Students in Shawna Puustinen’s third grade class at Riverbend Elementary school participate in a STEM activity taught by Nancy Lehnhart in fall 2018. (Courtesy Photo | Shawna Puustinen)

Students in Shawna Puustinen’s third grade class at Riverbend Elementary school participate in a STEM activity taught by Nancy Lehnhart in fall 2018. (Courtesy Photo | Shawna Puustinen)

More in News

The Aurora Borealis glows over the Mendenhall Glacier in 2014. (Michael Penn / Juneau Empire File)
Aurora Forecast

Forecasts from the University of Alaska Fairbanks’ Geophysical Institute for the week of Feb. 5

Chunks of ice break off the Perito Moreno Glacier, in Lake Argentina, at Los Glaciares National Park, near El Calafate, in Argentina's Patagonia region, March 10, 2016. As glaciers melt and pour massive amounts of water into nearby lakes, 15 million people across the globe live under the threat of a sudden and deadly outburst flood, a new study finds. (AP Photo / Francisco Munoz)
Study: 15 million people live under threat of glacial floods

More than half of those are in just four countries: India, Pakistan, Peru and China.

Ben Hohenstatt / Juneau Empire File 
A porcupine dines in mid-August near the Mendnehall Glacier.
On the Trails: Putting a finer point on porcupines

Plants such as roses and devil’s club aren’t the only prickly ones…

(Michael Penn / Juneau Empire File)
Police calls for Tuesday, Feb. 7, 2023

This report contains information from law enforcement and public safety agencies.

U.S. Sen. Dan Sullivan addresses a joint session of the Alaska State Legislature in the House chambers on Tuesday. The Republican senator, appearing on the same day as Democratic President Joe Biden’s State of the Union speech (and thus absent from it), criticized the administration on issues ranging from drugs to opposing resource development in Alaska. (Mark Sabbatini / Juneau Empire)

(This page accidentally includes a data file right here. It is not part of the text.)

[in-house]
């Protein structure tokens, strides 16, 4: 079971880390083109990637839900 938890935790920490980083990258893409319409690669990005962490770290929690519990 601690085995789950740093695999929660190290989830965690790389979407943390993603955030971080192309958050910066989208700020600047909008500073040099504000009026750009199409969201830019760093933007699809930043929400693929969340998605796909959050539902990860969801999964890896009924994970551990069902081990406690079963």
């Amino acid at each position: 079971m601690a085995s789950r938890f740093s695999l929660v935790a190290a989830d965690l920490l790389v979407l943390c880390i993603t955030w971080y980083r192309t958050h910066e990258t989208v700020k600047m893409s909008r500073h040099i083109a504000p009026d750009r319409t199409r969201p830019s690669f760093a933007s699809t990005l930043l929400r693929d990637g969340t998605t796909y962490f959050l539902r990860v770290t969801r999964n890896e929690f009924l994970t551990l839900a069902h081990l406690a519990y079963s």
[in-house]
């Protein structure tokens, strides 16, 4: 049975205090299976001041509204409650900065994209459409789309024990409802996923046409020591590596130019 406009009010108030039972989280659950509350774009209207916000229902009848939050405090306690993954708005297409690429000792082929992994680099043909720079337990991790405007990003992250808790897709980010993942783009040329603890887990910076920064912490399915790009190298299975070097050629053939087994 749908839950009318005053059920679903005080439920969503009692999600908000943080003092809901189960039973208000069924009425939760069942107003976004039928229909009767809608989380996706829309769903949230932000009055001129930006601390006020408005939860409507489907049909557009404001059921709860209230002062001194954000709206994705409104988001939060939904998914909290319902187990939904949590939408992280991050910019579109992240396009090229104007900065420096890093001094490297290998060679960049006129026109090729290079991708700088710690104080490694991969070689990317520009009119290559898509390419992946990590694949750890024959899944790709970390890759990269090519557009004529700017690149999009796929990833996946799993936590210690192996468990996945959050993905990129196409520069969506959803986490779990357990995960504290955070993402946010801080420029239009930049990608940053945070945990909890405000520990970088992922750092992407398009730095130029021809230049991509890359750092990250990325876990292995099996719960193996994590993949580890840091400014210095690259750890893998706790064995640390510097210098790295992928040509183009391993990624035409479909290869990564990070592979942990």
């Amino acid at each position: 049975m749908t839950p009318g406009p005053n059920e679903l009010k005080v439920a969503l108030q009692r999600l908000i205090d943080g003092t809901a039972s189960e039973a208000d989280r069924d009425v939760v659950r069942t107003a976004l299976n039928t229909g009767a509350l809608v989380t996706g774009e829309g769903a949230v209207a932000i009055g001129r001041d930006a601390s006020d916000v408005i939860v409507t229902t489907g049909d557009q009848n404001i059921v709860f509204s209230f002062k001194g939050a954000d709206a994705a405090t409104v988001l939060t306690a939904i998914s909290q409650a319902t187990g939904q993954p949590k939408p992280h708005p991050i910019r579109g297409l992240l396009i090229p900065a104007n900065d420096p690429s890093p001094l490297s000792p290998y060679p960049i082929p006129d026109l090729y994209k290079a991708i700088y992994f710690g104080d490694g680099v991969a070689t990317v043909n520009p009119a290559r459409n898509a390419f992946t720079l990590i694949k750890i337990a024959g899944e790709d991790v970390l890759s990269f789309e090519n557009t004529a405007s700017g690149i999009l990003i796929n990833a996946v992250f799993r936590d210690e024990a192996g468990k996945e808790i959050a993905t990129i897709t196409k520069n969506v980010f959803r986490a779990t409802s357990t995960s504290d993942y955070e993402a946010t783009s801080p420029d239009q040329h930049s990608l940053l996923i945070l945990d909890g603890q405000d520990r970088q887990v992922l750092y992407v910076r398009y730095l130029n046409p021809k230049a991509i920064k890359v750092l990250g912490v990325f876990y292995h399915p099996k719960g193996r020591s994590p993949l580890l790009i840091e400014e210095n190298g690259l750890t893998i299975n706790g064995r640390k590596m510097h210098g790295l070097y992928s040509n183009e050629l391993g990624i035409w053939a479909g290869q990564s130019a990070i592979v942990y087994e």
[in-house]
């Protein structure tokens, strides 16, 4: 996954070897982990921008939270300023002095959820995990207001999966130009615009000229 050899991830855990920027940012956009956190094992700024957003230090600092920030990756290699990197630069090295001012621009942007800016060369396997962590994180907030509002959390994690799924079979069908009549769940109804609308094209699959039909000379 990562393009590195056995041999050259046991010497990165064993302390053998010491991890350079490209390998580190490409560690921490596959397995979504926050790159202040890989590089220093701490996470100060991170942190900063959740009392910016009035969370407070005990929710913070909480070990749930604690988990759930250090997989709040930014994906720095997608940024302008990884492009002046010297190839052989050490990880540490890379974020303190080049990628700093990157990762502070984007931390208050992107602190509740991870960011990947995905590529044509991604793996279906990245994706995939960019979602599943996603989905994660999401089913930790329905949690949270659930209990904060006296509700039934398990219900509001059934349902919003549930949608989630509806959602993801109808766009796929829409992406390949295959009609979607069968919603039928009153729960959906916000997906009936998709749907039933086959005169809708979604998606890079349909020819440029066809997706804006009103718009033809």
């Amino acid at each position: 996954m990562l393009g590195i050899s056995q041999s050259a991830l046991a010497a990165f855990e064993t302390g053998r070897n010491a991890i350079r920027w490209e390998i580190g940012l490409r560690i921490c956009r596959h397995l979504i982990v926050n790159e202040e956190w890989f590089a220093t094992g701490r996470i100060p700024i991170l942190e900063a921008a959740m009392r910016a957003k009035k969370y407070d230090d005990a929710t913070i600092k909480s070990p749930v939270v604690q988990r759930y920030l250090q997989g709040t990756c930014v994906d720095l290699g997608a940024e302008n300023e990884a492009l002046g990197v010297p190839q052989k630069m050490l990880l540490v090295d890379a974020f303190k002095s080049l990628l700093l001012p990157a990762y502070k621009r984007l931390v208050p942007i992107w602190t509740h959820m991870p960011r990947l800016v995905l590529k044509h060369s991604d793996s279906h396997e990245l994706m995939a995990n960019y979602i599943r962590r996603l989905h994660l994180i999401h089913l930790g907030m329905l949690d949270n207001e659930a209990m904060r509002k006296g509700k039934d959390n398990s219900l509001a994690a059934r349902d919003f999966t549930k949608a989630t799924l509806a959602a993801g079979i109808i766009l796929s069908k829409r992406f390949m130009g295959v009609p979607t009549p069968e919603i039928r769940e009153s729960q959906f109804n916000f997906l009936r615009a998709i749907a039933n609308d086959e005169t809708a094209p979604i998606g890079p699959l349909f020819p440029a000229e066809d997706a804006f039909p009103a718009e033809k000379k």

Sullivan applauds, denounces feds in speech to Legislature

Senator praises ferry funds and monitoring of China’s balloon, fears Biden limiting oil project.

Members of the Juneau Police Department pose for a group photo during the annual JPD awards ceremony on Monday. (Jonson Kuhn / Juneau Empire)
JPD honors officers in annual award ceremony

The late Chief Pat Wellington presented with legislative memoriam.

Mark Sabbatini / Juneau Empire 
Edward Richards, left, a high school student in the Sitka School District, talks about the lack of mental health services in Alaska’s public schools as part of the testimony also offered by district Superintendent Frank Hauser, center, and student Felix Myers during a Senate Education Meeting on Monday at the Alaska State Capitol. The committee is proposing a 17% increase in the state’s school funding formula, which was remained essentially flat since 2017.
School’s in at the Capitol

Students and education leaders from around state make case for more classroom cash.

Folks at the Alaska State Capitol openly admit to plenty of fish tales, but to a large degree in ways intended to benefit residents and sometimes even the fish. (Mark Sabbatini / Juneau Empire)
The bizarre bills other state legislatures are considering

Alaska’s Legislature isn’t mulling the headline-grabbers some statehouses have in the works.

Most Read